Chapter 3, “Prayer Time” (Loc. 620)
Peterson expresses surprise at the number of things people would ask a pastor to do, especially considering that religious concerns seem less important to many people than they were in prior generations. Yet Peterson observes, “among the considerable demands on my time not one demanded that I practice a life of prayer” (Loc. 630). Yet Peterson insists this life of prayer, practicing how to respond to God’s Word, is heart and center of ministry.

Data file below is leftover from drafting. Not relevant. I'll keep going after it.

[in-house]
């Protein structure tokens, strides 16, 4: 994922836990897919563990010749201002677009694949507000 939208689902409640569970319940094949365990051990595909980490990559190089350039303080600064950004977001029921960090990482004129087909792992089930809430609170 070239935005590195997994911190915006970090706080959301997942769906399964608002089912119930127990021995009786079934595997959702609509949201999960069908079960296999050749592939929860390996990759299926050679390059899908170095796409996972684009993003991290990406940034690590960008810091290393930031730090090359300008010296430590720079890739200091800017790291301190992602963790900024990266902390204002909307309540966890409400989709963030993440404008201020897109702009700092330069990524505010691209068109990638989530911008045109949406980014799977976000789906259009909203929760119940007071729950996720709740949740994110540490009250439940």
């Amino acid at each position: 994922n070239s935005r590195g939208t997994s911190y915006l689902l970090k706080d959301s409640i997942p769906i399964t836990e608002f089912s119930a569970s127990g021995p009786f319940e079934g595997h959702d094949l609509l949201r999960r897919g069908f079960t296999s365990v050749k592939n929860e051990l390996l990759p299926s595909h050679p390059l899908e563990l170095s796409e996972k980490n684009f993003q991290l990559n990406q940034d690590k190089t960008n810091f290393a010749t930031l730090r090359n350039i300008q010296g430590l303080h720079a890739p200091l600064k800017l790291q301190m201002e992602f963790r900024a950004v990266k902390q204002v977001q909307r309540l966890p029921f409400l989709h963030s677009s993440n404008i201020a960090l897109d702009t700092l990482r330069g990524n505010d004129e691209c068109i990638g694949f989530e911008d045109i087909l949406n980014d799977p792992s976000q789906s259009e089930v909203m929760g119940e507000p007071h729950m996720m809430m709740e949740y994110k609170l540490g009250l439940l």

Peterson ties this concept (Loc. 662) to the need for a sabbath, a day of rest. While we tend to think of night as the end, the biblical concept of a day starts with night, a time of expectancy. We look forward to God’s overarching plan and move in and out of his activities in our pattern of work and rest. The Sabbath then is the large time of rest, ordained by God.
The sabbath then is “Uncluttered time and space to distance ourselves from the frenzy of our own activities so we can see what God has been and is doing” (Loc. 727). Keeping this time and space is God’s command, allowing us to see him. Yet Peterson says we have a great desire to simply work harder. This is finally depending on ourselves rather than on God.